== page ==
Pier Carlo Bontempi and Ruan Yisan accept Driehaus awards for classicist architecture and preservation

Place Toscane in Val D'Europe, France by Bontempi.

Place Toscane in Val D’Europe, France by Bontempi.

Italian architect Pier Carlo Bontempi and Chinese preservationist Ruan Yisan last weekend received the highest honors in the world of classicist design—a school of though that AN previously examined alongside the more widely known Pritzker Prize.

The 2014 Richard H. Driehaus Prize went to Bontempi, an architect from Parma, Italy whose work includes a block recovery plan for that city’s historic center, as well as the Place de Toscane and the “Quartier du Lac” resort in Val d’Europe near Paris.

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Thomas H. Beeby Presented The 2013 Driehaus Prize

Midwest
Tuesday, March 26, 2013
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Harold Washington Library Center in downtown Chicago, designed by 2012 Driehaus laureate Thomas H. Beeby. (Courtesy of University of Notre Dame)

Harold Washington Library Center in downtown Chicago, designed by 2012 Driehaus laureate Thomas H. Beeby. (Courtesy of University of Notre Dame)

Thomas H. Beeby, designer of Chicago’s postmodern Harold Washington Library, became the first Chicagoan to accept a Richard H. Driehaus Prize over the weekend.

Beeby is one of the “Chicago Seven” (Stanley Tigerman, Larry Booth, Stuart Cohen, Ben Weese, James Ingo Freed, and James L. Nagle round out the group) who split with modernism in one of its key proving grounds during the 1970s. His postmodern historicism relies on representational imagery and ornamentation, which won him high praise from the committee that awards the top prize for traditional and classical architecture.

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Thomas H. Beeby To Win 2013 Driehaus Prize

Midwest, National
Wednesday, December 12, 2012
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Harold Washington Library Center in downtown Chicago, designed by 2012 Driehaus laureate Thomas H. Beeby. (Courtesy of University of Notre Dame)

Harold Washington Library Center in downtown Chicago, designed by 2013 Driehaus laureate Thomas H. Beeby. (Courtesy of University of Notre Dame)

One of the “Chicago Seven” architects who broke with the city’s modernist aesthetic during the 1970s and 80s, Thomas H. Beeby, will receive the 2013 Richard H. Driehaus Prize. Considered the traditionalist’s Pritzker Prize, the Driehaus comes with a $200,000 purse and denotes a lifetime of contributions to classicism in contemporary built work.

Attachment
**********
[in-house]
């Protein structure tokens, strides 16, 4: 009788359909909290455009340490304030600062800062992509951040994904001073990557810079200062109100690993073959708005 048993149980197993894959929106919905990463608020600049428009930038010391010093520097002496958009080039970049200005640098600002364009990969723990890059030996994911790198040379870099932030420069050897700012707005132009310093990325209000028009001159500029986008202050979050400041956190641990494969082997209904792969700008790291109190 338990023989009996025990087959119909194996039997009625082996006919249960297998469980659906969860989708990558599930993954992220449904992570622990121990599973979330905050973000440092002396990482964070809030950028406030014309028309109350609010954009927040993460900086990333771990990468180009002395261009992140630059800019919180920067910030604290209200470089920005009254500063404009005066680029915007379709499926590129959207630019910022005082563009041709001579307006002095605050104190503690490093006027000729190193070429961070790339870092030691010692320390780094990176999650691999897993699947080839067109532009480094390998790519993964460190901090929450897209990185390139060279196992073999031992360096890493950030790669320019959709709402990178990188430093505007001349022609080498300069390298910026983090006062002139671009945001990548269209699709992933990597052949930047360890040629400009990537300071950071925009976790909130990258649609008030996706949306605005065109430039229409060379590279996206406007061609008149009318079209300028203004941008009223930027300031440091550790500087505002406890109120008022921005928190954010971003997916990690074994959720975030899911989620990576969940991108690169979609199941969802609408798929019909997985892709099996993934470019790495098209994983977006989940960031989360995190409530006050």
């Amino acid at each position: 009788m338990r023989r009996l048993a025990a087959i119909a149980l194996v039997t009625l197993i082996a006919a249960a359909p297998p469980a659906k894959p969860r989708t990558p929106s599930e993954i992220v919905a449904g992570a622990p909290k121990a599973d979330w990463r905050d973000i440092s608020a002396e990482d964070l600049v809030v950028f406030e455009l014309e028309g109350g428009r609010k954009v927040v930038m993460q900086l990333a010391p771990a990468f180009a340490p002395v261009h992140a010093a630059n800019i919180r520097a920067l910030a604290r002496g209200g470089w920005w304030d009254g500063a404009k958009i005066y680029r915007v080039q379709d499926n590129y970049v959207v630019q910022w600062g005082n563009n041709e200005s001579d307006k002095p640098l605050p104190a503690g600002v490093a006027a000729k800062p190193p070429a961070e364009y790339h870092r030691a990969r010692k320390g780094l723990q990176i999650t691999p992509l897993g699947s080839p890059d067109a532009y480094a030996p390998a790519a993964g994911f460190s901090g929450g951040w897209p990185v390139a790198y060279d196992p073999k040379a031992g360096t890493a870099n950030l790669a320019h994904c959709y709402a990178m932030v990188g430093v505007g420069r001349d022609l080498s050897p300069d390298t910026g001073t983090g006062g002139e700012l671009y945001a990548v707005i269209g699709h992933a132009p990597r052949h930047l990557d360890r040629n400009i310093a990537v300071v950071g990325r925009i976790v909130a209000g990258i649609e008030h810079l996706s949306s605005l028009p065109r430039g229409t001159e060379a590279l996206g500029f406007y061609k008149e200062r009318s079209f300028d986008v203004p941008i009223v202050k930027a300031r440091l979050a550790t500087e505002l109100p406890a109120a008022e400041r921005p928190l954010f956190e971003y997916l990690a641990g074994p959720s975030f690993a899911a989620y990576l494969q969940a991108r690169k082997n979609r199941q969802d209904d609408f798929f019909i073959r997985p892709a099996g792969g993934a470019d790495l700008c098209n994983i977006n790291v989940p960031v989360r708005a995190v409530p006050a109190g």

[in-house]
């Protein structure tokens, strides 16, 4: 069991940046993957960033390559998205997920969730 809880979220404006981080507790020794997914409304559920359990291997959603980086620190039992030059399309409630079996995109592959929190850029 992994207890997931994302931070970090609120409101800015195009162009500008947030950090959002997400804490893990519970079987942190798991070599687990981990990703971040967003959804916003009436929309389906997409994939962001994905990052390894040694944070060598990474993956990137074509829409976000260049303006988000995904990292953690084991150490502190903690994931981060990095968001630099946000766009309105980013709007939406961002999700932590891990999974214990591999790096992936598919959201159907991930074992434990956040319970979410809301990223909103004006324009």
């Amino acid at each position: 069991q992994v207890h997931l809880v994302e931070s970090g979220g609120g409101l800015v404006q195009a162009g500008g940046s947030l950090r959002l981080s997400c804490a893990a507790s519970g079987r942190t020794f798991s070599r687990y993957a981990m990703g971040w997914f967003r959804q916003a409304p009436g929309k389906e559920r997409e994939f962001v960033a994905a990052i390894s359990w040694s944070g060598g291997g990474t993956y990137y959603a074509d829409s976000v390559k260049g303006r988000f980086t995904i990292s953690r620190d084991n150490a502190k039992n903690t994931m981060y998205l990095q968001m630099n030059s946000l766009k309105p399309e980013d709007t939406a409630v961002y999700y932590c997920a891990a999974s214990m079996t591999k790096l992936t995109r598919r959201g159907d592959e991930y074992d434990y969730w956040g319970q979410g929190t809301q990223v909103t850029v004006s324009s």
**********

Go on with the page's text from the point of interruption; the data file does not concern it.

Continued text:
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Kamin: Humana Resurrecta.  Michael Graves Humana building, Louisville, 1986 (Courtesy AIAArchiblog). Blair Kamin seems to have joined the reconsider PoMo chorus, stating in his Sunday column that the movement “deserves a more sophisticated reappraisal.” The focus of the Tribune tribute was Michael Graves’s Humana building in Louisville, Kentucky.  By drawing comparisons to Johnson’s AT&T building in its unabashed commercialism and to Kohn Pedersen Fox’s 333 Waker Drive for its national significance, Kamin writes that “Graves crafted a tower that could only have been built in Louisville.” The reassessment comes on the heel of Graves receiving the Richard H. Driehaus Prize for classical and traditional architecture in Chicago last month, which in turn came after last fall’s PoMo Conference at New York’s Institute for Classical Architecture and Art. Seems that the classicists are going gaga for PoMo.

 

Postmodernists Are Now Classicists, Driehaus Confirms

National
Wednesday, December 14, 2011
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The Minneapolis Institute of Arts addition designed by Michael Graves (all photos courtesy Driehaus Prize)

The small world of classicist architecture in America–where many former Postmodernists found refuge after the dial of taste turned away from jokey historical references and pasted-on pediments–is working overtime to rehabilitate the 70s and 80s stylistic counter reformation. First was the recent conference, “Reconsidering Postmodernism,” organized by the Institute of Classical Architecture & Art, which brought out many of the movement’s old stars for presentations, chats, and a lot of hand wringing. Today, the Chicago-based Richard H. Driehaus Foundation announced that Michael Graves was this year’s winner of the $200,000 Driehaus Prize.

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